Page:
Friday, September 20, 2013

Job Post: Create the Future of Law

Do you love law, but hate bluebooking? Do you think we should be able to apply version control to law, but know better than to just dump the U.S. Code into git?

Then you might be the person for us. We are looking for a few strong programmers with an interest in and (hopefully) understanding of law. Web stack (html/css/js) + XML + document parsing experience are all big plusses. As is ambition, integrity and an itch to change the world.

Who are we?

Xcential has built legislative drafting and repository systems for more than a decade. In the last couple of years, we have taken on a number of exciting projects, working on legislation and codification projects from Hong Kong and Chile to the U.S. House. What you see online about our work is just the tip of the iceberg.

Interested? Send a resume or a link to me at ari.hershowitz at xcential dot com. Or tweet me your interest (@arihersh) and a link to something interesting about you.

Monday, September 9, 2013

From 1789 to #OpenData2013

The First U.S. Law
I'm looking forward to the Data Transparency conference today in Washington, DC, organized by +Hudson Hollister. You already know this if you've been following this blog, or my tweets (@arihersh), or have had the good fortune to speak with me about legislative data recently.

I will be presenting on [participating in] a panel on legislative data, moderated by +The Cato Institute's Jim Harper ( says: if you like this blog, you might like Jim's Open Bills project).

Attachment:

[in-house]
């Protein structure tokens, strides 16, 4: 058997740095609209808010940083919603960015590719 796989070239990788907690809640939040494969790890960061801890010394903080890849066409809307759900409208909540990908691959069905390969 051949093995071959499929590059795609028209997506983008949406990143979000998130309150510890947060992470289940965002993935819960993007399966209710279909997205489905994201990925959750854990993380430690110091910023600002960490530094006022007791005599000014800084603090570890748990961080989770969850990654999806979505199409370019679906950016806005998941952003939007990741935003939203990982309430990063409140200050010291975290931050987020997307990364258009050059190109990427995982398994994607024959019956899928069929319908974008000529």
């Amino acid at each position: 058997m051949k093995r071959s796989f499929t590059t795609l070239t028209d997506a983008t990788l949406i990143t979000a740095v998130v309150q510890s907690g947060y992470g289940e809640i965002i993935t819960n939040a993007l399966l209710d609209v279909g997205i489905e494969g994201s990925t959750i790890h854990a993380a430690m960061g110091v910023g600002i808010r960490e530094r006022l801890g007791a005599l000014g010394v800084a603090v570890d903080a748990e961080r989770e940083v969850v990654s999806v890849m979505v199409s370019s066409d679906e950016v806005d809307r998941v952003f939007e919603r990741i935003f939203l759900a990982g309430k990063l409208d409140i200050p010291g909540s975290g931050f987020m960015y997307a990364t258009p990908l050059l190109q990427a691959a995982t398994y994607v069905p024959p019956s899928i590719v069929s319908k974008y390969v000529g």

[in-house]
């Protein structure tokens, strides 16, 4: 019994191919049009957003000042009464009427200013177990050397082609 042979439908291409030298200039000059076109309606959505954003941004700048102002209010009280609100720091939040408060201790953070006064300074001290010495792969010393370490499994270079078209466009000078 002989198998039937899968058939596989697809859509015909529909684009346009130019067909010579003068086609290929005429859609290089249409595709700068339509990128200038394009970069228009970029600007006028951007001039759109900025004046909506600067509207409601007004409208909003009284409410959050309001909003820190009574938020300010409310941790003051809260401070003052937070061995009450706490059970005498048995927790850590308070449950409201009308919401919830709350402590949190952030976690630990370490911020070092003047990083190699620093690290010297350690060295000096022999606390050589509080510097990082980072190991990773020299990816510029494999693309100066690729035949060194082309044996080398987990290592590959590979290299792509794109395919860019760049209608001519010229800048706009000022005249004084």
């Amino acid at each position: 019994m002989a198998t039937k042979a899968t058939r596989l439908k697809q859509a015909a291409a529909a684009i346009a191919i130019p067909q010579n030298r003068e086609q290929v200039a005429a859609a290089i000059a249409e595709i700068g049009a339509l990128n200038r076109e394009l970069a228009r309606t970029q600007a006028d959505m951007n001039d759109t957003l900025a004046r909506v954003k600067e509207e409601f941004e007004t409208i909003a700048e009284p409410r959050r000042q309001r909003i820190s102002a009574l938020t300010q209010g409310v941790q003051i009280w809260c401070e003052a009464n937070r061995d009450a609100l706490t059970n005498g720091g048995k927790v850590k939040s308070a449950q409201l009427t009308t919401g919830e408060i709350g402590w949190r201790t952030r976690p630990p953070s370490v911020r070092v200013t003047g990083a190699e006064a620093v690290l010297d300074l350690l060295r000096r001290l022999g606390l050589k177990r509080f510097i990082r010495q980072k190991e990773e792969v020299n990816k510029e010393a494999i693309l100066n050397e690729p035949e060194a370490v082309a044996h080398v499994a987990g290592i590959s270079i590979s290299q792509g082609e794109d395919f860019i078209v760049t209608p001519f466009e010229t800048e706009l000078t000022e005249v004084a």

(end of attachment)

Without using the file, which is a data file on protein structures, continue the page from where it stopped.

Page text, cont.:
The core of my presentation will be the proposal from my previous post for Congress to launch Operation Clean Desk. Here, I want to give some morsels of historical perspective on the codification process.

The first law enacted after adoption of the Constitution was "An Act to regulate the time and manner of administrating certain Oaths" in 1789. (Check wikipedia or the Statutes At Large, 1789-1799, page 23, if you don't believe me.) Parts of that Act still survive in Title 2, Sections § 21, § 22, and § 25, and Title 4, § 101 and § 102, of the United States Code.

If you take a look at section 25, for example, it is drawn from Chapter 1, section 2 of that first Act, and was amended by an act in 1948. If Congress wants to amend it again (say to allow the Oath of Office to be administered electronically), it would likely have to cross-reference that original act, and the 1948 amendment. That is true even though in practice the law is almost always referred to as 2 U.S.C. § 2. So in effect you would have 3 references in the amendment (1789, 1948 and U.S. Code). By contrast, if Congress wanted to amend Title 4, § 101, it could do so directly without reference to the earlier act. Why? Because Title 4 has been enacted by Congress. How do I know?  Look for the asterisk in this list of U.S. Code titles.

There have been many attempts at codification of U.S. law over the years, starting with the first official codification, the Revised Statutes of the United States (1876, wikipedia link). The U.S. Code structure was first established by Congress in 1926 and the Law Revision Counsel-- an official office to compile the code and prepare codification bills, was established in 1974 (2 USC 285). In nearly 100 years since the Code was first created, about half of the titles have been enacted.

There are currently 8 codification projects prepared or in preparation for Congressional enactment. Technology, and political will, can accelerate this historical project. That would be a tremendous legacy for Congress and a great step forward for government transparency.

Friday, September 6, 2013

Data Transparency 2013: Operation Clean Desk

Mayor John Dore, Seattle Municipal Archives
I've been meaning to organize these papers
I have been invited to speak [join a breakout panel on legislation] at the Data Transparency conference (2013) in Washington, D.C. next week. My message will be quite simple so that everyone can then focus on the other, very impressive, speakers: Now is the time for Congress to launch Operation Clean Desk.